And the one who does not know how to ask, you start for him, as the Torah says: "And you should tell your son on that day, saying 'It is for the sake of this that Hashem did for me when I left Egypt.'"

(Passover Haggadah)

Today I would like to talk about the wicked son and how this relates to DevOps.

The inspiration came from the t-shirt that was given out at the DevOpsDays Israel event last year.


I don’t expect you to understand the Hebrew – luckily most of the English translation is below.

What is the problem that DevOps culture is trying to solve? The complete disconnection between the Development organizations and the Operations organizations in trying to deliver a product. In a previous post of mine The Difference between Dev + Ops I went into the differences between the two cultures, why they don’t care about the same things and what the challenges are – to help them along their way to a utopian world.

What does the Wicked Son say?

"What does this drudgery mean to you?" To you and not to him. Since he excludes himself from the community, he has denied a basic principle of DevOps.”

As long as you are in the state of mind that it is “not my problem”, but “your problem” – that is the opposite of the DevOps culture.

When we all work together to solve “our problem” – then you are on the right path.

So what might your answer be to the Wicked DevOps son?

Please feel free to leave your thoughts in the comments below.


UCS Manager Plugin 0.9.2 (beta) for VMware vCenter

From the official blurb..

Cisco UCS vCenter Plug-in is an extension for the vSphere Web Client v5.1 or higher. It enables virtualization administrators to view, manage and monitor various aspects of Cisco UCS physical infrastructure. The result is a single pane of glass for Virtual Center users to get both physical and virtual infrastructure information for a given hypervisor.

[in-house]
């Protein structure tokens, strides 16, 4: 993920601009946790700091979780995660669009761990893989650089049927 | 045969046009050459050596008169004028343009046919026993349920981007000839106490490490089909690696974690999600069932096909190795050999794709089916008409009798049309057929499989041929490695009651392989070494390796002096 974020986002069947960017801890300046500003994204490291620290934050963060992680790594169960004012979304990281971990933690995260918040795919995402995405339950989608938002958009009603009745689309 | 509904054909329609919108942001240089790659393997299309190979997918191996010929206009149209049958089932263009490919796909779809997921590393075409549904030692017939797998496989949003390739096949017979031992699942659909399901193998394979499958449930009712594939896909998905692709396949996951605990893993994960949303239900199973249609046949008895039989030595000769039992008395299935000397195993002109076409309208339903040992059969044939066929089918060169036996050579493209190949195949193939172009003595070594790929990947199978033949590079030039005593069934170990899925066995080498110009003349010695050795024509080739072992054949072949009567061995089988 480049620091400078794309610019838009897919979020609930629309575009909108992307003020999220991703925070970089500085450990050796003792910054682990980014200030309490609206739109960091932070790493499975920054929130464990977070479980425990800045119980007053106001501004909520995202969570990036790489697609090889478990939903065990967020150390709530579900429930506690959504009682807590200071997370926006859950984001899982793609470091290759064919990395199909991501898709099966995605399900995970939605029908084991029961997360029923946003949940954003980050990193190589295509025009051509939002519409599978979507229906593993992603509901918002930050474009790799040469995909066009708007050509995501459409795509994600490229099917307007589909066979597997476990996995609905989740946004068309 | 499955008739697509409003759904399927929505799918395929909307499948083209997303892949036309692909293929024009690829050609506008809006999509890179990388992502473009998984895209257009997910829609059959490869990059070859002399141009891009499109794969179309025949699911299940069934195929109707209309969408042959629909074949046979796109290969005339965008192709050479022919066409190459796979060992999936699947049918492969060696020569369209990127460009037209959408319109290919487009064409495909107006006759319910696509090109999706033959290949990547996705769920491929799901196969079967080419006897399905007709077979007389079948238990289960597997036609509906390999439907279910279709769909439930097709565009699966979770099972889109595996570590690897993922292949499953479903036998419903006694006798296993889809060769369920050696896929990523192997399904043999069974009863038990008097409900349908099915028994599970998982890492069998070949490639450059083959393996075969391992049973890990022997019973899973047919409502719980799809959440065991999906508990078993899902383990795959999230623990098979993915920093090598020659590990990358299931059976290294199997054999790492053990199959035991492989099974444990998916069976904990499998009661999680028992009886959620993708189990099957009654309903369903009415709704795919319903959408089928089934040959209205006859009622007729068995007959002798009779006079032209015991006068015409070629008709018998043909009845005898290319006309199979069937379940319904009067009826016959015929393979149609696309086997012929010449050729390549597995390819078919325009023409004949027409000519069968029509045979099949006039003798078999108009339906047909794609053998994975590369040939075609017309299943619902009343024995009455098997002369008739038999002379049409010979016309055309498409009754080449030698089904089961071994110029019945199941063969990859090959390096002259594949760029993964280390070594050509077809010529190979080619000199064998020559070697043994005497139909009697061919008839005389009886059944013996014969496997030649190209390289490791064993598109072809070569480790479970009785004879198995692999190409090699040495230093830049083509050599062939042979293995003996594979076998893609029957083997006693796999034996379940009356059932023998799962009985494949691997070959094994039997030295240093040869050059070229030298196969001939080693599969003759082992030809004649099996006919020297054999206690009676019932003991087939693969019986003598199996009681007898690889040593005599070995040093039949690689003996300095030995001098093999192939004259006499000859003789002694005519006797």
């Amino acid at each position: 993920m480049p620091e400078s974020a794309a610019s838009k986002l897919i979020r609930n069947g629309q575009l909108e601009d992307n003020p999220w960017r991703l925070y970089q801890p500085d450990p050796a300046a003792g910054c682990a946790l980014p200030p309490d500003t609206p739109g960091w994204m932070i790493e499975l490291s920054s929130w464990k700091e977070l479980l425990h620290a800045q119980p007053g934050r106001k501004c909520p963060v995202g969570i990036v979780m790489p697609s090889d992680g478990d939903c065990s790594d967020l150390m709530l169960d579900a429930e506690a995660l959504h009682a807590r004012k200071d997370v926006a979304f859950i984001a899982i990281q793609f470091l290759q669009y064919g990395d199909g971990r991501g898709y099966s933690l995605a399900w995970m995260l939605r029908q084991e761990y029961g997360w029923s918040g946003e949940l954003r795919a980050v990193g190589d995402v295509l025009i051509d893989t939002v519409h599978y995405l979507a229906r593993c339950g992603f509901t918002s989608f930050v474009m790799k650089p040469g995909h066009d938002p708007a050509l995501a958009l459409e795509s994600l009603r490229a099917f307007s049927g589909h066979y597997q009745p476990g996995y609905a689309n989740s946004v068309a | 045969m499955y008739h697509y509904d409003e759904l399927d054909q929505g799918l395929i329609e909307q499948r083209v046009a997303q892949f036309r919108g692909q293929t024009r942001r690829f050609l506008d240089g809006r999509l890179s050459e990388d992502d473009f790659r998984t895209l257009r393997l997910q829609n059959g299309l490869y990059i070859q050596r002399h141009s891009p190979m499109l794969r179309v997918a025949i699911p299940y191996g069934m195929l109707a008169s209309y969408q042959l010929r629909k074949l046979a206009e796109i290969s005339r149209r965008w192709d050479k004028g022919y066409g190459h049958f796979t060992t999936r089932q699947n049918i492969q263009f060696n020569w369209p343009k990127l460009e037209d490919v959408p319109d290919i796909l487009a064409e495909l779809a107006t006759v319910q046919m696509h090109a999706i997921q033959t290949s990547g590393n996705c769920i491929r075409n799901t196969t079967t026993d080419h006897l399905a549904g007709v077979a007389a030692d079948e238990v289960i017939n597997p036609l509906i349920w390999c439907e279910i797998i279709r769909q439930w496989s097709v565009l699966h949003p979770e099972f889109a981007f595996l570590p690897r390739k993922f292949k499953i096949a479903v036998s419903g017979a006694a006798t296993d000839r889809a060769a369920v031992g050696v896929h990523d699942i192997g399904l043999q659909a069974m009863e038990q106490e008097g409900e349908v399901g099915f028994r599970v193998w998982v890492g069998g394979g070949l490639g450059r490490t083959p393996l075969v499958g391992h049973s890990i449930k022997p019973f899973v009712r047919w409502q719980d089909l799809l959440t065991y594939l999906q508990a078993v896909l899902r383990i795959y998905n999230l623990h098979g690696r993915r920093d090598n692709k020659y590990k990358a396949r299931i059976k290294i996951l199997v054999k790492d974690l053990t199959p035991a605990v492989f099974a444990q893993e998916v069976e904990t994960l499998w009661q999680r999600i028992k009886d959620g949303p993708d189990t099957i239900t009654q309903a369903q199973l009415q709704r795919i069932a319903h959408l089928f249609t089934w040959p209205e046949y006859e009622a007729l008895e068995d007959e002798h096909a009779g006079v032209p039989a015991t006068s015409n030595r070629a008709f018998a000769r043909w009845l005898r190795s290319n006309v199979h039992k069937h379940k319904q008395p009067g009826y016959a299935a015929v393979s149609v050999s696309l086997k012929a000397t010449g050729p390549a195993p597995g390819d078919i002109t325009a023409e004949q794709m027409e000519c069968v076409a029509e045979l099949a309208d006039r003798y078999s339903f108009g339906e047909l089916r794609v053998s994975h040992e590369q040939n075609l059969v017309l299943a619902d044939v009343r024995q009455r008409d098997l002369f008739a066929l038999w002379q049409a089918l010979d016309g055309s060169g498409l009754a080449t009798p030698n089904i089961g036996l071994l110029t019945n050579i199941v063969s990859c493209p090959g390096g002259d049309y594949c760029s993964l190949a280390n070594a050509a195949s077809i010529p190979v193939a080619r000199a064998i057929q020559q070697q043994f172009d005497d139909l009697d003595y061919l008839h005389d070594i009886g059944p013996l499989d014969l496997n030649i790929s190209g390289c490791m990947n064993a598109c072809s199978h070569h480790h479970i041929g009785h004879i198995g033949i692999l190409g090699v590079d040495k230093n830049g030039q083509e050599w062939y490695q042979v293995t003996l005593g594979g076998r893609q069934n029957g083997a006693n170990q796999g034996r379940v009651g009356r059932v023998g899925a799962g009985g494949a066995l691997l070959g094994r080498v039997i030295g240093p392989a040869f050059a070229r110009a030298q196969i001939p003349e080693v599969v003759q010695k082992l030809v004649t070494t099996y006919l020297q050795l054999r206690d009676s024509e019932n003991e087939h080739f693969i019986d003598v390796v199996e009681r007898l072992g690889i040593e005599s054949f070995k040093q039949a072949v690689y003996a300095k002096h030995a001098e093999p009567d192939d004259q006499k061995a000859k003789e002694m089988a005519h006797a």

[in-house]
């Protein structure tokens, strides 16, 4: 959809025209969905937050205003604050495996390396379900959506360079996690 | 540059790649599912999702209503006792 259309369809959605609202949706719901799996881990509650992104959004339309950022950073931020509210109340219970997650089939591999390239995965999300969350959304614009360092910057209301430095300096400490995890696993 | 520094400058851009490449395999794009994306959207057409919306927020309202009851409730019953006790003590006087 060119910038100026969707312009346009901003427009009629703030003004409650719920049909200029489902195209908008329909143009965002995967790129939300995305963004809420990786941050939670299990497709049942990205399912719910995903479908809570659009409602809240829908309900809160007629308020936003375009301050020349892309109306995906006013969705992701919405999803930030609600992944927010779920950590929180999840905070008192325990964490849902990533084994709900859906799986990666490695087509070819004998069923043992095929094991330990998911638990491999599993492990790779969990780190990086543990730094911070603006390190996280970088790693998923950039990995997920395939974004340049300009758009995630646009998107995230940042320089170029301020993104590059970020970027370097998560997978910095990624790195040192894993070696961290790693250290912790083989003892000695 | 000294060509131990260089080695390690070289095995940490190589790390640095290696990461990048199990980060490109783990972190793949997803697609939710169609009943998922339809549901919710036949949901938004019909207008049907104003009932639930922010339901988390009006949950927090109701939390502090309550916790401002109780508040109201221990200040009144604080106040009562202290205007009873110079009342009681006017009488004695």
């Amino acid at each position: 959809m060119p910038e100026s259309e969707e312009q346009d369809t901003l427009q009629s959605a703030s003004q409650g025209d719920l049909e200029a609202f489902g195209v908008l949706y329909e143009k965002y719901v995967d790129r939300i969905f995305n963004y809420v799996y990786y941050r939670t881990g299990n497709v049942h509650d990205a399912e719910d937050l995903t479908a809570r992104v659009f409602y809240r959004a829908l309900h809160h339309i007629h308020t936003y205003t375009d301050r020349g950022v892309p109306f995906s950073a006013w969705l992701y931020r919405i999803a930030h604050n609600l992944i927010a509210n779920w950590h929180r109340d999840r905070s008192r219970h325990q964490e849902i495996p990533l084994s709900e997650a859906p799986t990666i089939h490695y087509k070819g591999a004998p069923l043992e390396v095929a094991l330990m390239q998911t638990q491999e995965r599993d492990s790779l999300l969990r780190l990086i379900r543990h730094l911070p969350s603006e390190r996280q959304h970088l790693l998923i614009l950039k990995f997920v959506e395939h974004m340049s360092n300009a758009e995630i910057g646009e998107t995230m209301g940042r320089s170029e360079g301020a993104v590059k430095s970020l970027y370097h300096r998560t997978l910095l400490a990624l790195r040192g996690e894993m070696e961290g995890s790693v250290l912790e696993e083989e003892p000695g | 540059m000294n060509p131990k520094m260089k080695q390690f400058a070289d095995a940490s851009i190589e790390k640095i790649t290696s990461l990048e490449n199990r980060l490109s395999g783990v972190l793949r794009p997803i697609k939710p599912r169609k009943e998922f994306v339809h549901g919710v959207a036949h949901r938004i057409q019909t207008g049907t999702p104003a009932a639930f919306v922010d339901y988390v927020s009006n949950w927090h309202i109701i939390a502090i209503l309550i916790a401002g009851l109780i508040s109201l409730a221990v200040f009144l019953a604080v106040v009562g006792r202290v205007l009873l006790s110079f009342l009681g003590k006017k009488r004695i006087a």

The packages can be downloaded from here.

The Cisco UCS Plug-in can be divided into 2 major components, ucs-vcplugin service and ucs-vcplugin UI. ucs-vcplugin services use UCS Java SDK to interact with UCS domains over XML API interface and the
ucs-vcplugin UI is the flex based extension to the web client, which communicates with the ucs-vcplugin services to populate the UI.

Plugin architecture

You will need to download 2 files (the plugin actually does not need to be downloaded – and can be automatically downloaded during the plugin registration)


In the RegisterVCPlugin-092.zip file you will find an executable - RegisterVcPlugin_092.exe. Run the executable.

You will need to provide some information. If you have already downloaded the ucs-vcplugin-0.9.2.zip file and have made it available to through a web server locally (like I did), then you can provide your own URL.

Enter info

You should use an https:// url and not http – otherwise you will need to make a configuration change in your vSphere Web client configuration on the vCenter server.

use https://

After pressing submit and a minute later (if all the information was correct) you should see the following:


After logging into your vSphere Web Client (and remember this is a web client plugin only) you should see something similar to this.

UCS plugin

To manage the Fabric Interconnect’s, register the UCS with the correct information

register UCS


You can now see a new addition to your Web client


The plugin will automatically recognize your ESXi hosts.

ESXi Hosts

And here you can find a plethora of information.

UCS info

The profile applied, which blade this is (Chassis 3, Blade 8)

You can open a KVM directly to the Blade


You see the firmware as well.


All in all – I find this to be a good integration. It is a read-only interface – which is a good (or bad) thing – depends on your view of the world.

Completely free – but it is officially a beta – so this is not supported and should be deployed at your own risk.